With the holidays coming up, I'll be taking a few weeks off. My work on Clay-Pidgin: A TCP based message queuing for Tcl/Tk, while interesting, has been overtaken by events at work. Long story short: we found a way to solve the problems that I thought Clay Pidgin was required to address, without Clay Pidgin. While on one hand I'm slightly disappointed, on the other this actually frees me up somewhat to take Pidgin technology in any direction that better fits my personal projects.

The content for Iliad-07 is slowly coming together on index cards. But before I really start to commit to converting those concepts into computer code, I need to have a better sense of what that computer code is going to look like. I'm stuck in a Catch-22 where to write the content, I need an engine. And to write the engine, I need to know the content.

Iliad-07 is going to be a terribly complicated game. So trying to tackle both the engine and the content at once is... well... just look at how many playable demos I have so far. So my thinking is start simpler. In fact, take a classic game where everyone knows how it's supposed to be played, and then implement that in the style (and rough technology) of what I want to implement Iliad-07 in.

The game I have chosen is one of the classics of the text-adventure world Colossal Cave Adventure. Fortunately for me, the game's engine itself was quite simple. The game also had an external database.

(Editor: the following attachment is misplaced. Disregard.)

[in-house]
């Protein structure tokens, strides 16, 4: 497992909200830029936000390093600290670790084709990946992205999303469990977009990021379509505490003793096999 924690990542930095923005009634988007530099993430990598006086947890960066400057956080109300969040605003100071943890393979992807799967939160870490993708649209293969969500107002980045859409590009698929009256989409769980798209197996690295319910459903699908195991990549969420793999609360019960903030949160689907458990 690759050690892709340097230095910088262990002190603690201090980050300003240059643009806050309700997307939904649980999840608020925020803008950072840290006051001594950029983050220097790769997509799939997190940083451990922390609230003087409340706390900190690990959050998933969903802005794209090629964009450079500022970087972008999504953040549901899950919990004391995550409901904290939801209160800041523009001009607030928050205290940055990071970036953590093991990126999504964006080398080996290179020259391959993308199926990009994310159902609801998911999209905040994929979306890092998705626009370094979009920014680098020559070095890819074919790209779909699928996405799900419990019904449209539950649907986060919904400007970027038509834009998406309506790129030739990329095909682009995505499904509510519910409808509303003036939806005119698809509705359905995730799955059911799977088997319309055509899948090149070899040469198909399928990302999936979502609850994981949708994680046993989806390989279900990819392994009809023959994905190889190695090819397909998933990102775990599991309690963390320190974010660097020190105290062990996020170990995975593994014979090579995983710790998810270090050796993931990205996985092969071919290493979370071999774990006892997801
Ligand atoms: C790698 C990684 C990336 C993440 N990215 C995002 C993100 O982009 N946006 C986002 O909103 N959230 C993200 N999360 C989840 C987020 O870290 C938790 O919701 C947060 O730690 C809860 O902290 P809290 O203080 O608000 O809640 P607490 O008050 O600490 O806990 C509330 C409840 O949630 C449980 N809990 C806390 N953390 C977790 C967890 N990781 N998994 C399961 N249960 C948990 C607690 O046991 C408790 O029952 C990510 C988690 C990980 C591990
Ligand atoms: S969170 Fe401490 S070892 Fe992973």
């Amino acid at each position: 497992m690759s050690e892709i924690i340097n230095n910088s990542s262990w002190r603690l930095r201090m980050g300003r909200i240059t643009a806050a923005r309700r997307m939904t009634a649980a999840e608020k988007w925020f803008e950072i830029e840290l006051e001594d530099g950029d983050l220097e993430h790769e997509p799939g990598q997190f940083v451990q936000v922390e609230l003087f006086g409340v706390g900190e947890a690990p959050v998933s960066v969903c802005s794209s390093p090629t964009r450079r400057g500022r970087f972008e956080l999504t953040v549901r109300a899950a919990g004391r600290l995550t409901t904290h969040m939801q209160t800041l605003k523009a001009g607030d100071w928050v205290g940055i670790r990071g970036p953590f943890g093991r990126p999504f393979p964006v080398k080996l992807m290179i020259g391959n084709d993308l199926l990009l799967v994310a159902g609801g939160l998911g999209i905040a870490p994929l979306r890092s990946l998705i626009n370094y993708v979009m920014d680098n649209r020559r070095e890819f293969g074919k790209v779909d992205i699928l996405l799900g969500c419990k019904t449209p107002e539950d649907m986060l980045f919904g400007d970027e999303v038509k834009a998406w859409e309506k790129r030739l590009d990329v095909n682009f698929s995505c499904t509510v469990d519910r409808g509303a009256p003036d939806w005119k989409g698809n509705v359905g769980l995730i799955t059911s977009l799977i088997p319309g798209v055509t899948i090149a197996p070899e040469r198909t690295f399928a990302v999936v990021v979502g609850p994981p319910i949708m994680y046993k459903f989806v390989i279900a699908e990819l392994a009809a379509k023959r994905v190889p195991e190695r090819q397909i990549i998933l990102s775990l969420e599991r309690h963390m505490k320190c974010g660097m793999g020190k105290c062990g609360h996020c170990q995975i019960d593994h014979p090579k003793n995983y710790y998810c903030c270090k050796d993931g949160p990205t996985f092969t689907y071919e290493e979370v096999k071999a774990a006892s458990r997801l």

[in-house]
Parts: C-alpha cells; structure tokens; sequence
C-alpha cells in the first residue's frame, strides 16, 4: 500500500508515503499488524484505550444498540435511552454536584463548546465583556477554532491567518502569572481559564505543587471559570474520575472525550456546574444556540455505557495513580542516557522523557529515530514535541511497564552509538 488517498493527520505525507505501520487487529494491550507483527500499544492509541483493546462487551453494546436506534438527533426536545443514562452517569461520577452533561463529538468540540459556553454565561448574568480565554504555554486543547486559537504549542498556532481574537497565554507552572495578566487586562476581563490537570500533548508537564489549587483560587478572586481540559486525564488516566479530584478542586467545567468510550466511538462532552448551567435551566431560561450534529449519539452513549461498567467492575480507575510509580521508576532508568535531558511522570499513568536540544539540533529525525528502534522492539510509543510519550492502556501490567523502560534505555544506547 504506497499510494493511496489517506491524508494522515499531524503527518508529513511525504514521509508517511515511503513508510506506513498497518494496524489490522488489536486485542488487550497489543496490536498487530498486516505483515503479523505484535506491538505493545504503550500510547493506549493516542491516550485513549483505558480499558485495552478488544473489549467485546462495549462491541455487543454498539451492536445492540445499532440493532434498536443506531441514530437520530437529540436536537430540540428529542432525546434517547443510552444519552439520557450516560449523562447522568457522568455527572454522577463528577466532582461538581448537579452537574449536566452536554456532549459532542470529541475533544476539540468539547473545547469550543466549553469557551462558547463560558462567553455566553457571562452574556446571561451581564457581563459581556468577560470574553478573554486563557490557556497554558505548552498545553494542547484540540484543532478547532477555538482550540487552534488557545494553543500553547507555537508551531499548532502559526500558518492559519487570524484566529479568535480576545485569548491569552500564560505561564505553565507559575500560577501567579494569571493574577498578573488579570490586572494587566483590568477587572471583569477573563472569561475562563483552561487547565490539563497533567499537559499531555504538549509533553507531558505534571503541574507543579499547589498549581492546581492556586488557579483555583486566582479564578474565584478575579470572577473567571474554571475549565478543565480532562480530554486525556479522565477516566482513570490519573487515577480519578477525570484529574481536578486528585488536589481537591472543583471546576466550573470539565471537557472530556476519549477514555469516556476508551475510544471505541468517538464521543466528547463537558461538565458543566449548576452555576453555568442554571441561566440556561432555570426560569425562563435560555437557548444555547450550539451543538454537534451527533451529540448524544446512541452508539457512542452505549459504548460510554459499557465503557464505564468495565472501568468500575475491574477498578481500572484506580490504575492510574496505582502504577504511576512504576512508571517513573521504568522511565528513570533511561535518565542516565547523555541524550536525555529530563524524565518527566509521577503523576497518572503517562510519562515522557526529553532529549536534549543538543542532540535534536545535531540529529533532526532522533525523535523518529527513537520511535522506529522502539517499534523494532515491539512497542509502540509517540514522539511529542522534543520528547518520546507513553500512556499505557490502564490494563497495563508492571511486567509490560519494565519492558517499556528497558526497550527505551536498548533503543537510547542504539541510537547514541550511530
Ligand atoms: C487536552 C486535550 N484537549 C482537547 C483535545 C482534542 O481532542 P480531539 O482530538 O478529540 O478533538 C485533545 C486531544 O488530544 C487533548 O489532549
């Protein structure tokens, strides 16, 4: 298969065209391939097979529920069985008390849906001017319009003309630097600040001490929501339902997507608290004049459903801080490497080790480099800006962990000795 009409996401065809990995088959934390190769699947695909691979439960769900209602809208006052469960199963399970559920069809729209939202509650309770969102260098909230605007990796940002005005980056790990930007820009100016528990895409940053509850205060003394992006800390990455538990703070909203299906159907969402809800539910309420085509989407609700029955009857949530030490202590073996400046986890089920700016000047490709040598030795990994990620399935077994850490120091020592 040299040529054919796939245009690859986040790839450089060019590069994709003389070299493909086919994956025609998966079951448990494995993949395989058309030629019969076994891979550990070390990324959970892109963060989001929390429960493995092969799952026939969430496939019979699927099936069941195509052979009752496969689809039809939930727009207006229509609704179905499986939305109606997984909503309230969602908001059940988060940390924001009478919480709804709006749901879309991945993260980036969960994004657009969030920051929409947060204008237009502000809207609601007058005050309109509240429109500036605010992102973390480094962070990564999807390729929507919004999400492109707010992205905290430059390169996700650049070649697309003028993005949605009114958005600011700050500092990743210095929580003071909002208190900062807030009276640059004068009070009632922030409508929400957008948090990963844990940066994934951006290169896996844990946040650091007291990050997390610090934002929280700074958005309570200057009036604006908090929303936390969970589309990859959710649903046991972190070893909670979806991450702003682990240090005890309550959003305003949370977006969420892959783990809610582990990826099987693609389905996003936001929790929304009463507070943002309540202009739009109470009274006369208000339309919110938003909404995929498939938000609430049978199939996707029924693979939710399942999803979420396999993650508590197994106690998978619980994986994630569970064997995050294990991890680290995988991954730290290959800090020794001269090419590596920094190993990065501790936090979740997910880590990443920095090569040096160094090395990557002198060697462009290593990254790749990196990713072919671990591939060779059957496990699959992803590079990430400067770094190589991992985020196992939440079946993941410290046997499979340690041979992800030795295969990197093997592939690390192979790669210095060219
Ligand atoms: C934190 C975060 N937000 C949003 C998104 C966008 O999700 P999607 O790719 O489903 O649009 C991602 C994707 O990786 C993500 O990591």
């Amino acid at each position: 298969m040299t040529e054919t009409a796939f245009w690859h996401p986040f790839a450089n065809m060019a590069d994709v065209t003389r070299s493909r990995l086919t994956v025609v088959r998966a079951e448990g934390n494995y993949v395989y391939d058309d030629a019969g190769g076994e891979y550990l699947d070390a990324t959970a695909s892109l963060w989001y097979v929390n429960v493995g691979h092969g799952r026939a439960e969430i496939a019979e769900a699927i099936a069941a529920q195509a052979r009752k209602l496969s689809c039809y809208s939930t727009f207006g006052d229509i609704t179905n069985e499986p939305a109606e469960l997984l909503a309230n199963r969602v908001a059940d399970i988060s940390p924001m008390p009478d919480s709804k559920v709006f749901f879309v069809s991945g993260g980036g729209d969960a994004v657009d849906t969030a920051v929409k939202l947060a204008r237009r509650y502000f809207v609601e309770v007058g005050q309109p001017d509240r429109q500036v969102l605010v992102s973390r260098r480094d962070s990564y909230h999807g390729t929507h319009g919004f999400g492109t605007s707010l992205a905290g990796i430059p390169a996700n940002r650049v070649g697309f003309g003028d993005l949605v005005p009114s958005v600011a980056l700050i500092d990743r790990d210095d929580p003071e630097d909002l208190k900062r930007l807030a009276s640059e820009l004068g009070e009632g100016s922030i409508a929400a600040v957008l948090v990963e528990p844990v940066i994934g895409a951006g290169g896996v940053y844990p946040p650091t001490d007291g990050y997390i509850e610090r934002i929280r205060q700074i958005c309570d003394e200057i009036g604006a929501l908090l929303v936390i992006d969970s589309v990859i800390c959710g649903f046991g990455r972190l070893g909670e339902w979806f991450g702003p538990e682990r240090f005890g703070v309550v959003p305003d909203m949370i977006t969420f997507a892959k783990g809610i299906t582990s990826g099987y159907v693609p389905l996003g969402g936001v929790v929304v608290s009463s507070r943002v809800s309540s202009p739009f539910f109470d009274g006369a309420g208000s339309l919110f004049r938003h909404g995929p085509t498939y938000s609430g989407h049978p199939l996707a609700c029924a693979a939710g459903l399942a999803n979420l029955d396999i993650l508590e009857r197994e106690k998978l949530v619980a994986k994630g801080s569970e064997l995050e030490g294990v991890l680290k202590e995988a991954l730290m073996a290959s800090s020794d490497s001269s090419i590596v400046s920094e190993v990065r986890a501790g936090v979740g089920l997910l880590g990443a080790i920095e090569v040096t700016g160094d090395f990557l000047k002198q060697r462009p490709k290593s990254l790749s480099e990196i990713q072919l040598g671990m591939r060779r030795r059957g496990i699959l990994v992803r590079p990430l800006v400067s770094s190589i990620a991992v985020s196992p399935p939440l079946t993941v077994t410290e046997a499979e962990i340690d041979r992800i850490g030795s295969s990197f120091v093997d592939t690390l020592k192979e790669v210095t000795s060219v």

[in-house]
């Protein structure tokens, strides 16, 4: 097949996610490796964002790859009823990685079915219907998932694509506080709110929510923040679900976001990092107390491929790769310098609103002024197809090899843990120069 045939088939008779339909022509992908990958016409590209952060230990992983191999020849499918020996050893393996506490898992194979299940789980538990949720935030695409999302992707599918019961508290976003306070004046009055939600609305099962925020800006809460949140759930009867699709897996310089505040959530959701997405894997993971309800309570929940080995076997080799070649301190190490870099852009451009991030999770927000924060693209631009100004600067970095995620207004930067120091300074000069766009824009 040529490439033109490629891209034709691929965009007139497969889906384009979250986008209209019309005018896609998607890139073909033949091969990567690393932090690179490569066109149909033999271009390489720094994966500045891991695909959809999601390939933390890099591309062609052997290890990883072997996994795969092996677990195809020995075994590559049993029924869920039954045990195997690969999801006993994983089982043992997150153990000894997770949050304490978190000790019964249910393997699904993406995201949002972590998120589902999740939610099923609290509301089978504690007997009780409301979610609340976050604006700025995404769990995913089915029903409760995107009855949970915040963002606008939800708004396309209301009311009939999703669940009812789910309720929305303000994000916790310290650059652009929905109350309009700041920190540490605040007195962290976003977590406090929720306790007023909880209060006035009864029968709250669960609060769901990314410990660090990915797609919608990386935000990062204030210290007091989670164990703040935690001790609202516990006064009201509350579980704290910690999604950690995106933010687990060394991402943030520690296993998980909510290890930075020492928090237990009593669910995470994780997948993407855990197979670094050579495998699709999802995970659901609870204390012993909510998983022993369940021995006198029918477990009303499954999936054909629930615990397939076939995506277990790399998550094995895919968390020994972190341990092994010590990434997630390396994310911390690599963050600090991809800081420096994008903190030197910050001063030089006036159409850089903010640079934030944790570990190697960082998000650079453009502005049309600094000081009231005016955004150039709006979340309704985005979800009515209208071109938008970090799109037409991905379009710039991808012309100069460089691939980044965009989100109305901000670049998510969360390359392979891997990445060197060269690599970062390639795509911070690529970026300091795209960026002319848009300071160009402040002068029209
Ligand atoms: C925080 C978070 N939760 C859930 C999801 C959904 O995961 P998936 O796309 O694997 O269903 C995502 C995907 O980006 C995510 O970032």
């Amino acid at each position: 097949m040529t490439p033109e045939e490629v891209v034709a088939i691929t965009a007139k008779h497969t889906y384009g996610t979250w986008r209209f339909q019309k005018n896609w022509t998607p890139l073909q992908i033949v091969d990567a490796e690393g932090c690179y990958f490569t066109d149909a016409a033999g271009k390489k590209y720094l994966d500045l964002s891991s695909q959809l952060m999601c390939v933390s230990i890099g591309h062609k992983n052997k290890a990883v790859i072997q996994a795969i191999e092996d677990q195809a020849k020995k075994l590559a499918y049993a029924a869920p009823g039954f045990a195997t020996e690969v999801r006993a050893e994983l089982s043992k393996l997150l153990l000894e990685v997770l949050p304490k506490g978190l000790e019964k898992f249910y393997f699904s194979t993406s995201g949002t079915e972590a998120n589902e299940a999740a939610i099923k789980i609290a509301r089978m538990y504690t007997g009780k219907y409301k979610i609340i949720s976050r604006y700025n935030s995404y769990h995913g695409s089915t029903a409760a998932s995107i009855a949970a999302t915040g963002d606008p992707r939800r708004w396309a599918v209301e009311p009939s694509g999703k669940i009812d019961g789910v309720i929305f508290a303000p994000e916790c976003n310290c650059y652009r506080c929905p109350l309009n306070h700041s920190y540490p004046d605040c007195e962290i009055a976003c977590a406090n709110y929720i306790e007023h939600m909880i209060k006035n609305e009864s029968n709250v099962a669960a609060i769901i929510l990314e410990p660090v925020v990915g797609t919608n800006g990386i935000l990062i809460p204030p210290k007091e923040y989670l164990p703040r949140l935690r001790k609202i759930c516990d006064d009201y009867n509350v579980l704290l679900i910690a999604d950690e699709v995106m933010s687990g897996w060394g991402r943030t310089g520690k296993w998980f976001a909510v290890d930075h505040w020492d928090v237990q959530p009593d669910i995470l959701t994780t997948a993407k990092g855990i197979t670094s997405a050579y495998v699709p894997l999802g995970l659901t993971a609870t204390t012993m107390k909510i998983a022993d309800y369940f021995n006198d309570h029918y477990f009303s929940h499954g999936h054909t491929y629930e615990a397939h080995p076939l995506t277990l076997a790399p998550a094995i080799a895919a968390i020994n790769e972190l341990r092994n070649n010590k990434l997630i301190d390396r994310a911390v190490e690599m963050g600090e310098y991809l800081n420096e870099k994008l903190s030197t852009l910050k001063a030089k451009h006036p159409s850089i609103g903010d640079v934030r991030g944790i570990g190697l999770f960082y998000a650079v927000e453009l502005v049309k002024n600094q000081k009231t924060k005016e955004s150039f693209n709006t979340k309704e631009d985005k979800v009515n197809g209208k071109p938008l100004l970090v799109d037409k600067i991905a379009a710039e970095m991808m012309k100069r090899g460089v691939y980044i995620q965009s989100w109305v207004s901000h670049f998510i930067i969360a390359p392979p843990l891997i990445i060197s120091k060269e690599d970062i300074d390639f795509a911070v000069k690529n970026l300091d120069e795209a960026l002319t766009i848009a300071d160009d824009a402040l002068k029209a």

...Several Hours of Research Later...

Ok, this was not nearly as simple as I thought it was going to be. Colossal Cave, while it has an optimal strategy, has random elements. This makes a regression test impossible to write. Also, while the external database is an arms-length abstraction of the game, the engine does the lion's share of the work. And the engines are almost as long as the database.

This exercise has proven that for most games there is a dichotomy between the engine and the content, with the content being tailored for the engine and the engine being tailored for the content. Emulating a primitive engine developed originally for Fortran running on machines that had less ram than the text editor I'm using to compose this is probably consuming would be a great academic exercise. And indeed people do it in everything from C to Python. But it's not simple, and it's not going to be a logical stepping stone to kick off my project.

It hasn't been a complete waste of time. One thing that has occurred to me is that with Cuneiform, I can express behavior directly in my content.

uuid: 13038a20-5466-46a5-ad5b-8c46115cf149
Title: {Room with a view}
Connections: {
  port {to  5b6d1021-f8ee-48eb-9556-f1135f926842 locked 1}
  stbd {to 1d8745e2-3944-4610-8c77-5707b4fb085f}
  fore {to 4553d949-8237-4a6c-9cbb-a7eace596dfe}
  aft  {to 670d4466-9846-4b02-b87b-8c4e4d5a8d59 hidden 1}
# Intercept player interactions
if {[player action] eq "open shutters"} {
  # Logic Test to see if players have solved a puzzle
  if {[player has widget xyz]} {
    # Content on success
    para {You use the xyz to open the shutters}
    my state shutters open
    para {Opening the shutters bathes the room in a blinding light.}
  } else {
    # Hints to unluck the puzze
    para {You need some sort of key to open the shutters.}
# Room state check
if {[my state shutters] eq "open"} {
  # Content in one state
  para {You are in brightly lit room. If you had ever been on Earth, you would say that
it was bright as daylight. Having been born and bred on this starship however, you know
this bright as agriculture areas.}
} else {
  # Content in the other state
  para {You are in a room with massive plate windows that seem to be opened into the back
of giant steel shutters. You can see a slot where you can use an xyz to open the shutters.}
# Macro to generate navigation links
my connections